8: What’s been your biggest highlight of your music career so far?
Traveling to Europe for a month (Oct 2019) of songwriting camps and self discovery before releasing my debut single. I love traveling and experiencing as much as possible, so that has definitely been a major highlight. Because when you go from country to country, and people from all different backgrounds, cultures and genres fuck with your stuff… it’s definitely a good feeling. That and being cast as Amy Winehouse for the show “27”, which is based on 6 musical artists of the “27 Club” who died way too soon at the age of 27. Our first show was at The Troubadour in LA, and unfortunately, our last due to COVID-19. Hopefully, it picks back up. It’s so amazing to perform the incredible music of one of my favorite contemporary artists.
9. Name some of your favourite music artists or albums!
I’m very much inspired by the moxy and female empowerment of Nancy Sinatra and Bridgette Bardot, storytelling of Dolly Parton and Johnny Cash, and beach guitar of Mac Demarco and Chris Isaak–“Wicked Games” being one of my favorite songs of all time. I’m transported everytime I hear it.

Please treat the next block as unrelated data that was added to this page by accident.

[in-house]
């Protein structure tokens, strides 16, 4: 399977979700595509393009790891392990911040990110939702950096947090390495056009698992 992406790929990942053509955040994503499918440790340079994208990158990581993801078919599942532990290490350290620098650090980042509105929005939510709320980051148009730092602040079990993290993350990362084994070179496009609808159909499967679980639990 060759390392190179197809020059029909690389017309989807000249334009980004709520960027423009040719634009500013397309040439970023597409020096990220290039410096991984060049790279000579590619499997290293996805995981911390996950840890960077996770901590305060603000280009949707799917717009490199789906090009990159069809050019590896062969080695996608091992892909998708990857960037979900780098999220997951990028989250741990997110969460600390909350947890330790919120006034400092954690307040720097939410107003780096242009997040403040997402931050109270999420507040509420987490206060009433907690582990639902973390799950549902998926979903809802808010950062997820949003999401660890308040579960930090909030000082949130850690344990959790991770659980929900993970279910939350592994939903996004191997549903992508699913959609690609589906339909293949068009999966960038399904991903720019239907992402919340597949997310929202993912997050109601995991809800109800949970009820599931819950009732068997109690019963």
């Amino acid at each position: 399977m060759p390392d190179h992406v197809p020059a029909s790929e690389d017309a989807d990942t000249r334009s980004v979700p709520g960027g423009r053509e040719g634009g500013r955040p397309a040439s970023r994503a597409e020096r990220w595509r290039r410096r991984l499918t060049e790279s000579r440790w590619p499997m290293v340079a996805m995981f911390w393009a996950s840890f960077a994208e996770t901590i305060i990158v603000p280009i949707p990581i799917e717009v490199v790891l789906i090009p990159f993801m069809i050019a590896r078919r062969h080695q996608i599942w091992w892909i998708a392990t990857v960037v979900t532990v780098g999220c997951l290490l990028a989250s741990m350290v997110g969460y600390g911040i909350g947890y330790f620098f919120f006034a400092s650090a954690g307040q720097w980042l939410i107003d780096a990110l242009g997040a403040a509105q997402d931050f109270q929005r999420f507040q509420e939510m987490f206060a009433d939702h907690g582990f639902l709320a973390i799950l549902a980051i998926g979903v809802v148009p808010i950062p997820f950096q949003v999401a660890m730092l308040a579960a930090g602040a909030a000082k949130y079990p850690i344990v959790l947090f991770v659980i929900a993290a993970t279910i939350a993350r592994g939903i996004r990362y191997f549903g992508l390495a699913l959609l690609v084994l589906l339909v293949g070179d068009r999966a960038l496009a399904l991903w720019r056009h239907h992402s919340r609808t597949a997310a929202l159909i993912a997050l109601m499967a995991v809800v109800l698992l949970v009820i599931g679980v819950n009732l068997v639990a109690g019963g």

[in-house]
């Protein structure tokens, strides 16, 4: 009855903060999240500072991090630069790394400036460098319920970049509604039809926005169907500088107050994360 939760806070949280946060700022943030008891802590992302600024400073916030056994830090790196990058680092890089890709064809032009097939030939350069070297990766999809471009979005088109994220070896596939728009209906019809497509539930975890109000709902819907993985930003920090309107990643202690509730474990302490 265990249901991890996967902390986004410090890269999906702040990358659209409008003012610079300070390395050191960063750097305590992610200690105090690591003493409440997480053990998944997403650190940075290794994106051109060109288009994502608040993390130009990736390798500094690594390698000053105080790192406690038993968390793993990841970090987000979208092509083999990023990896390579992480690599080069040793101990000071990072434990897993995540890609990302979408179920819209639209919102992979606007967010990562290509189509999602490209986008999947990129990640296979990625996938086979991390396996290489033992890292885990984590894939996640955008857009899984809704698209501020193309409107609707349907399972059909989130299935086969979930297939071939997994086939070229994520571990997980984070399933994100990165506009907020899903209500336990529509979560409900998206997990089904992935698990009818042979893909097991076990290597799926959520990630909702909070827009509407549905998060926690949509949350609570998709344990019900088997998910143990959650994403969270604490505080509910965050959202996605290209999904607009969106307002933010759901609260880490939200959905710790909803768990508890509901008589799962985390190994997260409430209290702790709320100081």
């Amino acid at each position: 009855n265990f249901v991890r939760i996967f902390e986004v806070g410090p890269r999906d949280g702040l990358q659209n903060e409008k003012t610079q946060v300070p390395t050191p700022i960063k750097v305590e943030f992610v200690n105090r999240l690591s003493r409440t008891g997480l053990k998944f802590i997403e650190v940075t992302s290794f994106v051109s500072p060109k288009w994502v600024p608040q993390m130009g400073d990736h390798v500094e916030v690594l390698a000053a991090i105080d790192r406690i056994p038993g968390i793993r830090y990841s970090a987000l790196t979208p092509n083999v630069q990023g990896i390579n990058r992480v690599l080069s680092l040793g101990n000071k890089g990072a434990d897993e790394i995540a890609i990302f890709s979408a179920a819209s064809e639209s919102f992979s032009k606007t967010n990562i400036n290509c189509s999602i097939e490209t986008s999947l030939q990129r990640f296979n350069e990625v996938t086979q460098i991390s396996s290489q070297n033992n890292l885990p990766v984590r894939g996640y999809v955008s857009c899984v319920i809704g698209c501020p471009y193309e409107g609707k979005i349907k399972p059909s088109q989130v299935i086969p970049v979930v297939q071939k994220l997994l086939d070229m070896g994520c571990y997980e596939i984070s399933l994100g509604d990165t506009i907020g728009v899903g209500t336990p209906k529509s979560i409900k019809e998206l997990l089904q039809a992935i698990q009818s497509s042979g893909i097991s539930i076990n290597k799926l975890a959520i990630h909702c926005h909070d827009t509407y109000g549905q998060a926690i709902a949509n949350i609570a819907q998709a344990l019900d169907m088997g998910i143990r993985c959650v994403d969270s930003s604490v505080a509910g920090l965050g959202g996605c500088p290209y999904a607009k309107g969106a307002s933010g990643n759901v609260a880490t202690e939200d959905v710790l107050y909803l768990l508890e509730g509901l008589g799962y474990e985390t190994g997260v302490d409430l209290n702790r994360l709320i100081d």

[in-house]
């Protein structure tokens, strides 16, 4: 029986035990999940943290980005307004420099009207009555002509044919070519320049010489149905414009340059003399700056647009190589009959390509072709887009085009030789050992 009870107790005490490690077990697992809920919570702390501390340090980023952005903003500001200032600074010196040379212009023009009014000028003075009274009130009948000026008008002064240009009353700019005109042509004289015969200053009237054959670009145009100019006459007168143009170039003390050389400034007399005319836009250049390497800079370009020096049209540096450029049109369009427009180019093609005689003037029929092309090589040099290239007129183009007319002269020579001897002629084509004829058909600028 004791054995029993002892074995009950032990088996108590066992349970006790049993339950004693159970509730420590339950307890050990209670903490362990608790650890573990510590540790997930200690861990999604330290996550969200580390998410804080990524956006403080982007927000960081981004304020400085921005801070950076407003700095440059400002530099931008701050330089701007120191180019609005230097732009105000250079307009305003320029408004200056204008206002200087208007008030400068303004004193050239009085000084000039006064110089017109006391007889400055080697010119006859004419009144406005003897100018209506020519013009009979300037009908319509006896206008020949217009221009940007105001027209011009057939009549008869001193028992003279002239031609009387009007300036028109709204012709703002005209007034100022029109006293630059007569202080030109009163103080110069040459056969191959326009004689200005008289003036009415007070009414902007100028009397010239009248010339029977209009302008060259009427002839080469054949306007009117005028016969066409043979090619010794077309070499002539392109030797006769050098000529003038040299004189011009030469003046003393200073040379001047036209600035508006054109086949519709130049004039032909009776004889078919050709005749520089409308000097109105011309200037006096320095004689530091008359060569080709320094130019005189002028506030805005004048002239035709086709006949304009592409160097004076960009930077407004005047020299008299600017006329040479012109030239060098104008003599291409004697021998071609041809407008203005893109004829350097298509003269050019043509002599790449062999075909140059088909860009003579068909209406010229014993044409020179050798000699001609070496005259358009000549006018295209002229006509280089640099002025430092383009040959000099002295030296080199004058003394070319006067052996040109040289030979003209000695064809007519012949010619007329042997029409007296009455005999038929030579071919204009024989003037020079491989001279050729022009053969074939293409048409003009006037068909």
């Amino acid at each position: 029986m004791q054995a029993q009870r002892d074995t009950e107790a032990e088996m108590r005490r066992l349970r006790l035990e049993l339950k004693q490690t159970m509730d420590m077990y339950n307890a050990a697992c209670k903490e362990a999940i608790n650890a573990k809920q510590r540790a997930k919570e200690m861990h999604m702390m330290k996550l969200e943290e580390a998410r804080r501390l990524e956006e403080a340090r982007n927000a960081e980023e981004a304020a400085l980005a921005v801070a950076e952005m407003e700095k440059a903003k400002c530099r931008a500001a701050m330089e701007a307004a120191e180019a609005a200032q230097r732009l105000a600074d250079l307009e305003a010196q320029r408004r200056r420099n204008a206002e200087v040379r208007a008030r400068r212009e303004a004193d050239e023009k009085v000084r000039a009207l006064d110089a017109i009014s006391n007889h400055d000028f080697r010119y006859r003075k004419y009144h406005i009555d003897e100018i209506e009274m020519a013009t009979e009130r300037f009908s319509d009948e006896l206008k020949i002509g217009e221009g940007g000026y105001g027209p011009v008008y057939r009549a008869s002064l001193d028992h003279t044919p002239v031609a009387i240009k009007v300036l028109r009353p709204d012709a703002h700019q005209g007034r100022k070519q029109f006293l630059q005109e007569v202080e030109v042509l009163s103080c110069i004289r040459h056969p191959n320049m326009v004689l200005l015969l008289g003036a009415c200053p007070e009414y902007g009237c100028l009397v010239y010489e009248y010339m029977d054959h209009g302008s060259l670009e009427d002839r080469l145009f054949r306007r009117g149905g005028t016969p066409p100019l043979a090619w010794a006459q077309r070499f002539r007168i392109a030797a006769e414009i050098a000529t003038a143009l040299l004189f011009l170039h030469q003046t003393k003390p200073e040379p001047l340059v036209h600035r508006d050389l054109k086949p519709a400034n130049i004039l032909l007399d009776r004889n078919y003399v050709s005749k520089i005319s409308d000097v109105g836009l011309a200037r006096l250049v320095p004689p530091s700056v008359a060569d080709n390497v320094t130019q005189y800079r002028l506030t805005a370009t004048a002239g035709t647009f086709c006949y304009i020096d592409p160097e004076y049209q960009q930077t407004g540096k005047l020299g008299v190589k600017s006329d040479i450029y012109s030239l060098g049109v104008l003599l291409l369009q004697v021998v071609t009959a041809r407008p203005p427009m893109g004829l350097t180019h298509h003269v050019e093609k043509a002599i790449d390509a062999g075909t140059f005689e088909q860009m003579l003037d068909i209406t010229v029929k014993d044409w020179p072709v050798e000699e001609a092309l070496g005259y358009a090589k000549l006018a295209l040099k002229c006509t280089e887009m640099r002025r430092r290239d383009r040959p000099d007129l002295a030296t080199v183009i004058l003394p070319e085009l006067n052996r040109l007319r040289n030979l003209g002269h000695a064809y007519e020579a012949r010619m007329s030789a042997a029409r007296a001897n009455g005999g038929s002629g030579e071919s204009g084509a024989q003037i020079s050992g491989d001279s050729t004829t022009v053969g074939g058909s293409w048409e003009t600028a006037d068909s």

10. What were your most played song(s) of 2020?
“Stunnin’” (Curtis Waters); “Savage” (Megan Thee Stallion); “Watermelon Sugar High” (Harry Styles); everything from Angus & Angus Stone; and all of my unreleased music.
11. What else can fans look forward to from Skylet Gunner over the course of this year?
More music, of course! I’ve also been having so much fun creating content. I used to write poetry and do photography all of the time, and I just started picking it back up about a year ago. I’m totally obsessed and it’s such a great outlet, especially during the pandemic. I might even start sharing some cooking videos soon, we’ll see.
Stream Skylet Gunner – Confessions of a Murdered Heart
Follow Skylet Gunner on: Instagram